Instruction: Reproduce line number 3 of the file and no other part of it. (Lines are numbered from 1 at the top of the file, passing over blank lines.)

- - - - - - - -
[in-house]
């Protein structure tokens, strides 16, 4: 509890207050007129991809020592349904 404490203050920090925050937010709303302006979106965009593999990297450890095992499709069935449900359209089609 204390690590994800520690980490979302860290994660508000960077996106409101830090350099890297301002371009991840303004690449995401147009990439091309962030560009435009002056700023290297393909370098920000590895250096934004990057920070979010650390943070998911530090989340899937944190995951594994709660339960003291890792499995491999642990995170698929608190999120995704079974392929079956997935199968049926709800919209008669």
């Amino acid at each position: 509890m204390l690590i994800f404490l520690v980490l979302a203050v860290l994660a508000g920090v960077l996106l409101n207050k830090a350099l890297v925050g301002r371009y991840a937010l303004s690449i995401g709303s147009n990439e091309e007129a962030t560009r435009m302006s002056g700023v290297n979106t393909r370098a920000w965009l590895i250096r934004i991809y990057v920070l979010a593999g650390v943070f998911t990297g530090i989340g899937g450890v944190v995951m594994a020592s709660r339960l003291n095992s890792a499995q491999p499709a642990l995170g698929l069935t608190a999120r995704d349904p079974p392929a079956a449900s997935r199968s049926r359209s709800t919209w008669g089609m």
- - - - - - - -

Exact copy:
């Amino acid at each position: 509890m204390l690590i994800f404490l520690v980490l979302a203050v860290l994660a508000g920090v960077l996106l409101n207050k830090a350099l890297v925050g301002r371009y991840a937010l303004s690449i995401g709303s147009n990439e091309e007129a962030t560009r435009m302006s002056g700023v290297n979106t393909r370098a920000w965009l590895i250096r934004i991809y990057v920070l979010a593999g650390v943070f998911t990297g530090i989340g899937g450890v944190v995951m594994a020592s709660r339960l003291n095992s890792a499995q491999p499709a642990l995170g698929l069935t608190a999120r995704d349904p079974p392929a079956a449900s997935r199968s049926r359209s709800t919209w008669g089609m």